Mayor criticises council which has twice rejected attempts to replace landmark
Plans to demolish a landmark building in west London and replace it with a taller tower have been called in by the mayor of London.
Kensington & Chelsea council rejected a proposal by Urban Sense Consultant Architects to replace 12-storey Newcombe House at Notting Hill Gate with an 18-storey block of flats over concerns the height and massing were out of keeping with the area.
Now Sadiq Khan has called in the council’s decision citing the council’s “consistent failure to meet targets for new and affordable homes”. He claimed only 17 “affordable” homes were approved by the council in 2016-17.
He has pledged to “seek to boost” the amount of affordable housing in the proposals which also include a step-free entrance to Notting Hill Gate Tube station, a new GP surgery and office and commercial space in six buildings.
The council rejected the current plan in January but had already sent the architect back to the drawing board once before because it objected to the lack of on-site affordable housing and the design quality of the tower.
A planning inspector subsequently upheld the refusal, but only on the grounds of the loss of affordable housing.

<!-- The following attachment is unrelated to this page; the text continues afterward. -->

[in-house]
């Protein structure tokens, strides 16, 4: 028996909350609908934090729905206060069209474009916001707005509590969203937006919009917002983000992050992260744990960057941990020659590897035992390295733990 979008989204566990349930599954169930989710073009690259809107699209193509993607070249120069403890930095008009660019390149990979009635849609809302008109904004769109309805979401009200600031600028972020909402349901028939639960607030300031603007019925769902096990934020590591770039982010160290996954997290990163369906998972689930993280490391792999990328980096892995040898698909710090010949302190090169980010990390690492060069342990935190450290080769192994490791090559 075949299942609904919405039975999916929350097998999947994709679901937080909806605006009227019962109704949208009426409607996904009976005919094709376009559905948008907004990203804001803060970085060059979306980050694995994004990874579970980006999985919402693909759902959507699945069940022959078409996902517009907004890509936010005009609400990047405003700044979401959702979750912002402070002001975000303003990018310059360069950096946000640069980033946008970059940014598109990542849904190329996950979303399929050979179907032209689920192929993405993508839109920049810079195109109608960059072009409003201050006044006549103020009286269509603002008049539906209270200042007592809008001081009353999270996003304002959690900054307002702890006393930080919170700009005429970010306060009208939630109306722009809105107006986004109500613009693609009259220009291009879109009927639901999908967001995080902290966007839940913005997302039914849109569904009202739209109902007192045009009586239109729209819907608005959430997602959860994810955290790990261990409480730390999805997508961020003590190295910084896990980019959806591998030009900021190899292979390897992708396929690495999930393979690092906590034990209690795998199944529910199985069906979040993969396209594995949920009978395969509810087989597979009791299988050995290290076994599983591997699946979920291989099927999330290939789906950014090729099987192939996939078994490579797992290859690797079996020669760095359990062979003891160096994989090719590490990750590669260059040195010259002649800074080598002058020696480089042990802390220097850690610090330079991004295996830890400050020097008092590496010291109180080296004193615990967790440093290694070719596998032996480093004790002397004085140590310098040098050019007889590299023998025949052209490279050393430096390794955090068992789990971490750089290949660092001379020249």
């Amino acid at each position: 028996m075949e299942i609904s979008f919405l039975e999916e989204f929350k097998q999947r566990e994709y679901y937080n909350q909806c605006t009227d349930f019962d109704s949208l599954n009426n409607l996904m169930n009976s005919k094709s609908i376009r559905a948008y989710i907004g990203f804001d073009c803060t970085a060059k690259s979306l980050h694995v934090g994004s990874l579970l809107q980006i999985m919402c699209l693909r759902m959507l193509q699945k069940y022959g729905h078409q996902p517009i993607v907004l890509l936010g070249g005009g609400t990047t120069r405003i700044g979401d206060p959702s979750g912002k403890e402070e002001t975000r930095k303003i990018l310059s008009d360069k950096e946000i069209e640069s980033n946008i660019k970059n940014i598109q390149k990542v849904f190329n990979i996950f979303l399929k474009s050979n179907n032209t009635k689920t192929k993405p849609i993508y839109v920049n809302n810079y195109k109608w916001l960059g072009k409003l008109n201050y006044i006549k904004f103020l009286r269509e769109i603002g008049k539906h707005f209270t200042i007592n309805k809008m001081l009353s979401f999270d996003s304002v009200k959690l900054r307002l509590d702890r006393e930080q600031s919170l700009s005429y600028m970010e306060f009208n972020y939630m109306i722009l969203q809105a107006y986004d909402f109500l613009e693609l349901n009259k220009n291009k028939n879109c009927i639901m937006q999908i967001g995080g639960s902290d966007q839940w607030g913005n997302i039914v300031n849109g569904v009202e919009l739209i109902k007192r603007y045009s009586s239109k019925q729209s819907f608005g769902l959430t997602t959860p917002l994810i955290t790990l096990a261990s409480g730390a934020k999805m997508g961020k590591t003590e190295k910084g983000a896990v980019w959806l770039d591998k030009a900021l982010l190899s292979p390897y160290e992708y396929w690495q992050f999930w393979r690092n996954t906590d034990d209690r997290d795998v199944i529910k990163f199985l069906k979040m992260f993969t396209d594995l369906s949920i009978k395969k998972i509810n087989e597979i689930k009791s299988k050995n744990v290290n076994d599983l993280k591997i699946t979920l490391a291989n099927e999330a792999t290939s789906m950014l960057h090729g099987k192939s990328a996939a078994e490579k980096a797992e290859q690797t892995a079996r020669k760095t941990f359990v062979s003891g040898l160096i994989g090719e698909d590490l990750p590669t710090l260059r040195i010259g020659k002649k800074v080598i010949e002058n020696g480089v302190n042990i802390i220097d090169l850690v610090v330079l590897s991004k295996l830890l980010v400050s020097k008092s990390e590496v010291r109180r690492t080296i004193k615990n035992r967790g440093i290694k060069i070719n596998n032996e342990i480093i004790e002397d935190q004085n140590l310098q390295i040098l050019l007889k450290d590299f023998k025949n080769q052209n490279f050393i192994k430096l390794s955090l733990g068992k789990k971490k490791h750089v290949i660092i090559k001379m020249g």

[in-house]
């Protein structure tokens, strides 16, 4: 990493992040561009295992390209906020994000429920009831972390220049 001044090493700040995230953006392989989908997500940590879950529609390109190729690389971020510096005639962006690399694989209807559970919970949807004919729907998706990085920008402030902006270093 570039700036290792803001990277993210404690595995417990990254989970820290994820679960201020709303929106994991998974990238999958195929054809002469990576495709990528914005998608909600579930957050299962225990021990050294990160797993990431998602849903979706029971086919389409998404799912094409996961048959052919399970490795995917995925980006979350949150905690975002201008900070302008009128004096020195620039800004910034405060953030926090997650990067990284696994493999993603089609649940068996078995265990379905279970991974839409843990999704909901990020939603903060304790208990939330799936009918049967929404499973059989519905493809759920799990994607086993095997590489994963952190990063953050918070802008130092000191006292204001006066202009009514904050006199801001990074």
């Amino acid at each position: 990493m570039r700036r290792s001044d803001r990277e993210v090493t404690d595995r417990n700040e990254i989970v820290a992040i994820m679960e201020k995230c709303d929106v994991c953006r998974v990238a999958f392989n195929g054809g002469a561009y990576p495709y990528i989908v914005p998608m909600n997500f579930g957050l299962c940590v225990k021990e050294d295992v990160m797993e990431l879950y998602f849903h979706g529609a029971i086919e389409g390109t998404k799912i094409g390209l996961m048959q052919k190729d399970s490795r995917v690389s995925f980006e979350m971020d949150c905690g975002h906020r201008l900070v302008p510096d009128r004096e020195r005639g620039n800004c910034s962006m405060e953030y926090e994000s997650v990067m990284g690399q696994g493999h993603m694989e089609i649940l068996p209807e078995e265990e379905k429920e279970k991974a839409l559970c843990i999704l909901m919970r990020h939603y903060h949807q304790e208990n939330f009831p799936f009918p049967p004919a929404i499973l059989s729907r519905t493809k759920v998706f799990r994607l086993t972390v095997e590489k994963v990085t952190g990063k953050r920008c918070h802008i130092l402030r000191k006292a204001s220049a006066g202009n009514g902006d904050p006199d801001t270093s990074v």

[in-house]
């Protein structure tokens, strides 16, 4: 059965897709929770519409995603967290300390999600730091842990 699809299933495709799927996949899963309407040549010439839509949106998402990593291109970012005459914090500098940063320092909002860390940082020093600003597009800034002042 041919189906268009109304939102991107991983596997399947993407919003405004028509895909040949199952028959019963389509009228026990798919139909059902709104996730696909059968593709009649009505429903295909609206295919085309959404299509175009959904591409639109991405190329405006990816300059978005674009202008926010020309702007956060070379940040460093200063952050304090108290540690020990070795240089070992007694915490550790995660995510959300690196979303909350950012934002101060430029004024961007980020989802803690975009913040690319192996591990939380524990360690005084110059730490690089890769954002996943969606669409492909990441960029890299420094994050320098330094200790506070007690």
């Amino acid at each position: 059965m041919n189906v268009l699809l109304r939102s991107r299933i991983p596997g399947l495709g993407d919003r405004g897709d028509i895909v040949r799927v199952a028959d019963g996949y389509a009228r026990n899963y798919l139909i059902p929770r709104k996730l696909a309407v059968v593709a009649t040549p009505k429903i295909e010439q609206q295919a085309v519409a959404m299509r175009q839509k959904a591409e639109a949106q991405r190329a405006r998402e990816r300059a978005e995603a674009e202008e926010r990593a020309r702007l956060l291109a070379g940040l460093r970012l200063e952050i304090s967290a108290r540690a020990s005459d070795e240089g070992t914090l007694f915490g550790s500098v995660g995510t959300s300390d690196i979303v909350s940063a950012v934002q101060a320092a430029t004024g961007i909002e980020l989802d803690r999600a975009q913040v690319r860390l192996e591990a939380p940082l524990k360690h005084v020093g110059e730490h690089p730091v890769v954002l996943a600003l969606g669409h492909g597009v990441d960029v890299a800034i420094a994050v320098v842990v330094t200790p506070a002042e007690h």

The current application will now be examined by City Hall planners before a public hearing later in the year when interested parties will be able to speak for and against the development before the mayor makes his decision.
Khan said: “Having considered all evidence available to me, I have decided to take over this application and subject it to further scrutiny.
“The number of homes in this development won’t reverse the chronic under-delivery of new and affordable housing in the borough, but I’m calling this application in to determine if those homes it could deliver and the other public benefits outweigh the reasons the council gave for refusal.
“I have also asked my planners to work with the applicant to see if more genuinely affordable homes can be delivered.”
Newcombe House, the site’s main block, was built in the late 1950s.